There are a lot of teachers and tech integration coaches geared up right now. The countdown is on! The 2014 MN TIES Education Technology Conference is taking place December 6-9th. My co-presenter, Mike Henderson, and I are excited to share tips and tools for creating blended learning activities for students of all ages. After seeing our presentation, your previous ideas about blended learning may be challenged. What many teachers once thought was for older students is now applicable to even elementary age students. I promise that those attending our session will walk away with ideas and strategies that can be put into practice right away. With Augmented Reality (AR) at the heart of our presentation, be prepared to gain the skills to “wow” your students and increase engagement in the classroom.
Read below to learn more about the tech tools that we are using to deliver content to students. You will see step-by-step guides that you can easily follow to navigate the technology successfully. In addition, you will also see real examples of lessons that students are completing. Take off your teacher hat and view the activities from the eyes of a student.
Attending our session on Monday, Dec. 8th? (11 a.m. Lake Superior B) Download and print the student examples below that will be referenced during our presentation. You know you will be glad you did!
(Download the above brochure to learn more about creating blended learning activities for students of any age.)
Click on the links below to see actual examples of elementary ELA, Science, and Social Studies learning activities. Use the free “Layar” app, on your mobile device, to interact with each activity and experience it from the standpoint of a student.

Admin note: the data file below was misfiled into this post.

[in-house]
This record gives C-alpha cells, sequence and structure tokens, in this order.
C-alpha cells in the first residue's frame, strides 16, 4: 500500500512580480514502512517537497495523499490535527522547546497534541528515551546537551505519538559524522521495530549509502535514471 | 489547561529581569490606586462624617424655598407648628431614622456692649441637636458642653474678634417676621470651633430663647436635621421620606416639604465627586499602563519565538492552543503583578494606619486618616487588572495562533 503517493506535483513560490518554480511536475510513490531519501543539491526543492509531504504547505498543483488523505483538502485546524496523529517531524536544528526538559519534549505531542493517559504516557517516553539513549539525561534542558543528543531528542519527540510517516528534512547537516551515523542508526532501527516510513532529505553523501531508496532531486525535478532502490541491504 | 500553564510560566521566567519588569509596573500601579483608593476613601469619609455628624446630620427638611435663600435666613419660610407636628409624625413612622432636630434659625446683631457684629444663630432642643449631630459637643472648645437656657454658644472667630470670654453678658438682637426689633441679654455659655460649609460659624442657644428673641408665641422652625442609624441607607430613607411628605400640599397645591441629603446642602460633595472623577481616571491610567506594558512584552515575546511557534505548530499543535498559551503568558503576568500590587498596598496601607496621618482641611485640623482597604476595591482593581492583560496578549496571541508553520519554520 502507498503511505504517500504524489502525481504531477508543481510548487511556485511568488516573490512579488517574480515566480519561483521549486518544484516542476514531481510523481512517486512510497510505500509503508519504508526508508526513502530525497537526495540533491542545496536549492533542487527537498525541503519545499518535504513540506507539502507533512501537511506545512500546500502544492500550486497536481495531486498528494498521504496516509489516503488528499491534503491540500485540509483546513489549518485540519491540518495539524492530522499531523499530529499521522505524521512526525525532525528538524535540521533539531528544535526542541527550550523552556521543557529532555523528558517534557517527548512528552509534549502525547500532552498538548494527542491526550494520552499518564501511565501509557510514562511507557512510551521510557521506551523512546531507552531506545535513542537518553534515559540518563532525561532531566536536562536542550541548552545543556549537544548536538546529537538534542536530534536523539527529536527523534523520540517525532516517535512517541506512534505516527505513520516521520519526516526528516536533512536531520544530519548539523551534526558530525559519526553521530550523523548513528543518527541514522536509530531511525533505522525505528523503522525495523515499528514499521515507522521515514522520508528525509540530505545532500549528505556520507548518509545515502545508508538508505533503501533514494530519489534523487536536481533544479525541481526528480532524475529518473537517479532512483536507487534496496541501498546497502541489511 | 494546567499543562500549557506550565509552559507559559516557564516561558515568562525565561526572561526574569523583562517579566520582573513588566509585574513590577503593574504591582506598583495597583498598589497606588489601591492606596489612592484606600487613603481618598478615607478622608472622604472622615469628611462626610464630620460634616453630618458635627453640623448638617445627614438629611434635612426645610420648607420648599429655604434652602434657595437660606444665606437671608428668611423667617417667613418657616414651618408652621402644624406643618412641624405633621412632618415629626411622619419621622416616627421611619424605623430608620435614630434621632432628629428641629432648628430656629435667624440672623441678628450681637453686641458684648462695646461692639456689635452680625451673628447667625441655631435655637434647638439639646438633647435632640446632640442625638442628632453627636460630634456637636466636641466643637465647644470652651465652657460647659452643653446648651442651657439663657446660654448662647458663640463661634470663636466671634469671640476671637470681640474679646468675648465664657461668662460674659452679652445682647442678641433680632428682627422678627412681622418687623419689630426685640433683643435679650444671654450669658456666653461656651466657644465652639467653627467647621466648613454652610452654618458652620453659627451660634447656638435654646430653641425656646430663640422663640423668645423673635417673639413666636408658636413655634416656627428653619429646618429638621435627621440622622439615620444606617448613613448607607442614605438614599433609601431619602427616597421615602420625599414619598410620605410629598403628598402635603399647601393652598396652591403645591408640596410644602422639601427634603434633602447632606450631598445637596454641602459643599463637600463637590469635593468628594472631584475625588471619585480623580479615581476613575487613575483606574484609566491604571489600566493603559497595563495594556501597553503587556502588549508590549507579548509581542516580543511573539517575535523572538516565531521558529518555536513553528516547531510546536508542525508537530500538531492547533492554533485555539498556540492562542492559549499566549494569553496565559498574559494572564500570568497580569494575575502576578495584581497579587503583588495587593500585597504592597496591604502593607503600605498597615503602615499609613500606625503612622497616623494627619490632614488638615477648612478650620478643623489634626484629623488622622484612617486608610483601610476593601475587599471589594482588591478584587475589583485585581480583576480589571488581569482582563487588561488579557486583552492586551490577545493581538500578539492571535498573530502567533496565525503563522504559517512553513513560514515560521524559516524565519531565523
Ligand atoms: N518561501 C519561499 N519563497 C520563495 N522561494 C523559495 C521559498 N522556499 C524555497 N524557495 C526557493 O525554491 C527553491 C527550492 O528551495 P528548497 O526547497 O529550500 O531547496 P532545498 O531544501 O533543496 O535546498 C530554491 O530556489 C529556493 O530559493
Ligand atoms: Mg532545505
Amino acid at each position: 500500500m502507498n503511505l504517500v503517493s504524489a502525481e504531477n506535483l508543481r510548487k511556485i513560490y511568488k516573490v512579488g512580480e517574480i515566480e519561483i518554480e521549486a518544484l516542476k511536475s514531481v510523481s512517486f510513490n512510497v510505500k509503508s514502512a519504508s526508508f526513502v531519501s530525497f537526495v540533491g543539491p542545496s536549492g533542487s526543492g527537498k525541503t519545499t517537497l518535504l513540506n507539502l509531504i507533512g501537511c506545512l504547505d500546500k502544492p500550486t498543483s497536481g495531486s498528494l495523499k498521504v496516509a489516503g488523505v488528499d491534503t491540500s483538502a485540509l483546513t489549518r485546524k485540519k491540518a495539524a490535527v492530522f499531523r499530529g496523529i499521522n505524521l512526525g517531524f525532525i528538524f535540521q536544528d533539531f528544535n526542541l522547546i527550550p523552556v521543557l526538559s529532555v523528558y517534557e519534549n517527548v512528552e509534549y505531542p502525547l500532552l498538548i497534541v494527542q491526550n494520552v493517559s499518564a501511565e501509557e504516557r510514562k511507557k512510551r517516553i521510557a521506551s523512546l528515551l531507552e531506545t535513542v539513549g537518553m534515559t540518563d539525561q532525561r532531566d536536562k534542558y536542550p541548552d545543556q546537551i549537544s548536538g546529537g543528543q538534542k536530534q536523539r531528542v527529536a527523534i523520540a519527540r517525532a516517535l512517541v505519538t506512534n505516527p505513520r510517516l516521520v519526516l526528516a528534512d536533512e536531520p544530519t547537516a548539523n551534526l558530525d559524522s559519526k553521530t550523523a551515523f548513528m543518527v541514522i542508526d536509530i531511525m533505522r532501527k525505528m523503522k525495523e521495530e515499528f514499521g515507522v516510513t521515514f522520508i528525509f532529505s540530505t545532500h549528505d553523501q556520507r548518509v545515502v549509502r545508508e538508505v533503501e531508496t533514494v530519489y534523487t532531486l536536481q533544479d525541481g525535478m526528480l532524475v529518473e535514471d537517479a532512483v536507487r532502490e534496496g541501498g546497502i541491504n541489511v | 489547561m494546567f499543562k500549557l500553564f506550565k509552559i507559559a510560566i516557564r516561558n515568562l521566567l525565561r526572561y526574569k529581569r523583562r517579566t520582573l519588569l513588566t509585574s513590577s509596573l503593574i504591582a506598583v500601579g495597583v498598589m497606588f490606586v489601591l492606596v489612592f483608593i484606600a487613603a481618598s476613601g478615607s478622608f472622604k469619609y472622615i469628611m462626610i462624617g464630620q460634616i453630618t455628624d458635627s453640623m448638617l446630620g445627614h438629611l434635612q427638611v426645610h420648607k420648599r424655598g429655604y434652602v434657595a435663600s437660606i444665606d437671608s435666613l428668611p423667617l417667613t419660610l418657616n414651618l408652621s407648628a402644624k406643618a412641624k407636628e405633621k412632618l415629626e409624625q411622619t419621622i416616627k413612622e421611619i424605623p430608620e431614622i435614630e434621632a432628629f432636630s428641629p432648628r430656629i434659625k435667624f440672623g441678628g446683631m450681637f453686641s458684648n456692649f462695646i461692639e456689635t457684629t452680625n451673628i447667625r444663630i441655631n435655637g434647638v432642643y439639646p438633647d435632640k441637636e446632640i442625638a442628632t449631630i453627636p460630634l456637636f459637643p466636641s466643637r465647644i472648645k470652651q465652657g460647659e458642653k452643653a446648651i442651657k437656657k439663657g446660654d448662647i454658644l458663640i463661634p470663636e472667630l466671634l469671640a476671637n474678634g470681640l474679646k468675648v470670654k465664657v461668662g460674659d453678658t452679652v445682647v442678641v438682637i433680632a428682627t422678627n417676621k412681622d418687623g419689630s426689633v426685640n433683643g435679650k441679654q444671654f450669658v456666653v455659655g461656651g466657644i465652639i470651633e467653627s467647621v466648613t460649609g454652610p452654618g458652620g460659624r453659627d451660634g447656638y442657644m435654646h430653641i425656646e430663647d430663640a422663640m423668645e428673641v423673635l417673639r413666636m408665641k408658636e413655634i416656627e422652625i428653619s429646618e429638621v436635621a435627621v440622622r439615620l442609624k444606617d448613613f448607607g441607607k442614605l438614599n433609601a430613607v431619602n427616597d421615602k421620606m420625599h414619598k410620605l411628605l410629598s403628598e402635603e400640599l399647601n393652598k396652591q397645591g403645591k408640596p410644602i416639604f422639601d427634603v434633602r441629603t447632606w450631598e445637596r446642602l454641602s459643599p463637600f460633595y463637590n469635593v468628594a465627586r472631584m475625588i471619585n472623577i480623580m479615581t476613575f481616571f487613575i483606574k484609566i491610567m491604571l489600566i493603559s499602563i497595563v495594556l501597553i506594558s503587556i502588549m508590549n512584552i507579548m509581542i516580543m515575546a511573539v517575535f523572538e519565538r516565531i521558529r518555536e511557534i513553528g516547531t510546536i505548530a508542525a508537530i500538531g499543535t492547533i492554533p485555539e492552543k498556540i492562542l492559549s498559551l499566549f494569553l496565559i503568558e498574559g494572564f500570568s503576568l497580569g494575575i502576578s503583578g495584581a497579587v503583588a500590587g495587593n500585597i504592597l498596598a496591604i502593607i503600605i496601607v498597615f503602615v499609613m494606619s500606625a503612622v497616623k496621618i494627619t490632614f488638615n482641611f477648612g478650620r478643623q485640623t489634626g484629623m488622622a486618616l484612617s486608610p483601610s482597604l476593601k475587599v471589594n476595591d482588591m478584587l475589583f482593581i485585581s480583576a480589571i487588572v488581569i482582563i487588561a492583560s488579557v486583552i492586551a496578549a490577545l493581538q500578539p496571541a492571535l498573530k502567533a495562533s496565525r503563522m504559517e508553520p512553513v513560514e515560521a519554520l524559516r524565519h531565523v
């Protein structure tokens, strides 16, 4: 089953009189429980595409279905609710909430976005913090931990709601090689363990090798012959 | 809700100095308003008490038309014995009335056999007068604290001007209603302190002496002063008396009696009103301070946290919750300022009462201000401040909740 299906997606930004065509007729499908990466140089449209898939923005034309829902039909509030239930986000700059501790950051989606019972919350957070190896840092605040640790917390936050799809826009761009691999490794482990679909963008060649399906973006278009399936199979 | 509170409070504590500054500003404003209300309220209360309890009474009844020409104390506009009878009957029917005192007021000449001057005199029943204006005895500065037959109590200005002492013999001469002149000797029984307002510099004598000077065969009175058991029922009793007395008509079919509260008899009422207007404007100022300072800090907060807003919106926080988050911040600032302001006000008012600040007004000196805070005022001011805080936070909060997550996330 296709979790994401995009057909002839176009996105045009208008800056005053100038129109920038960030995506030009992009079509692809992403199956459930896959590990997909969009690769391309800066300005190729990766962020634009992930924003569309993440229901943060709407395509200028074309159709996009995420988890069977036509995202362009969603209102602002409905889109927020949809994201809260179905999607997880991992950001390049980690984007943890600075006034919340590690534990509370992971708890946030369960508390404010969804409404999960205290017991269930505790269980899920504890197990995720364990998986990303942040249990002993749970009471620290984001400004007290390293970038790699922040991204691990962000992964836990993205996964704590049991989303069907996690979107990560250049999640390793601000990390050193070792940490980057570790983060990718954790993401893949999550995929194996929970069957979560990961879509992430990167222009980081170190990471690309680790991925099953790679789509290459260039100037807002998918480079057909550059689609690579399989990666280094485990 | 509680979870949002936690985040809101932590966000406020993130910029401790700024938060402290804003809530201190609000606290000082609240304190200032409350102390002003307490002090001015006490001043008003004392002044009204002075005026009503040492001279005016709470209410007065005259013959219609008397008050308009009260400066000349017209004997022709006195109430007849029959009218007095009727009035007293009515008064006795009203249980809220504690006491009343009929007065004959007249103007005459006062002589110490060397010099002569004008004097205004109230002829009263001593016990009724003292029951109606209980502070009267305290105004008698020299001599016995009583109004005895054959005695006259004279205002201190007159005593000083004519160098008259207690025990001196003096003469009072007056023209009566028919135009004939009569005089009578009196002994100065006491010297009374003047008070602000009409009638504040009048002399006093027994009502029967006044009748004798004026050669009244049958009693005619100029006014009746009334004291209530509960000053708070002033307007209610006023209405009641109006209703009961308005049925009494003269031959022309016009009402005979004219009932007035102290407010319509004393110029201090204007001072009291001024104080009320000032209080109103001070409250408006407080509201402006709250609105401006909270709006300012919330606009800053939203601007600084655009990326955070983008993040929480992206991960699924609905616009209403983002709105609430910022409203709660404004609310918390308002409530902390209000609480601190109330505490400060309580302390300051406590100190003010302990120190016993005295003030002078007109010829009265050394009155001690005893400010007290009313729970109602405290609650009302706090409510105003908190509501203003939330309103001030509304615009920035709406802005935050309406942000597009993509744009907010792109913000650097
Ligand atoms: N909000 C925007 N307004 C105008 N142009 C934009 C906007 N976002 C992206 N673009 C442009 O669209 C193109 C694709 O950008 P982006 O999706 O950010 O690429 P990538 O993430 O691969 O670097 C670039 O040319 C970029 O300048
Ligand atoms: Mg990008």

Nearpod is a great tool that you can use to create interactive slide presentations. Gone are the days of just listening to teachers talk. Now, students can listen, respond to teacher questions, and interact with their peers on a whole new level. The new homework feature is also and easy way to present content to students. They can complete the activities at a later time in class or even at home. You have the option of having students work independently or in a cooperative learning situation.
Click on the link below to see the activity sheet that elementary students use to complete a Nearpod homework activity.
Olympic Themed Handwriting Activities
Click on the link below to see a QR code sheet that contains handwriting demonstrations created with the “ShowMe” app.
What do students do after they complete a handwriting assignment in their handwriting journals? They turn it in for teacher review. To reinforce correct letter formation, I have set up a system where students can work towards a prize. Each assignment successfully completed means that I cross off one olympic symbol on the child’s tracking sheet. When the sheet is filled up, the child earns a handwriting certificate and a medal.
can write like an Olympian Click here to see the tracking sheet described above.
Click here to read an earlier post explaining how I use QR codes to flip my handwriting instruction.
Interested in seeing other ways that QR codes can be used in your classroom? Click here to see!
If you have never flipped a lesson, or if you teach elementary or middle school, the above resources may give you a lot to think about. If you have already been using tech to deliver content to students, my hope is that you might find a great tool here that can help you refine the process and make it easier. Whatever the case may be, remember to start slow. Don’t get overwhelmed and quit. Begin with one step at a time. Enjoy the process and the discoveries that you and your students will make. It will be a fun ride and you will that both you, and your students, will be more engaged as a result!
Any questions? Feel free to contact me via email at email@example.com or Twitter (@BillieRengo).
Posted by teachingsimplified in Education, Uncategorized Tags: augmented reality, Aurasma, blended learning, Education Technology, ELA, elementary, handwriting intruction, high school, Layar, middle school, QR Codes, science, social studies, TIES 2014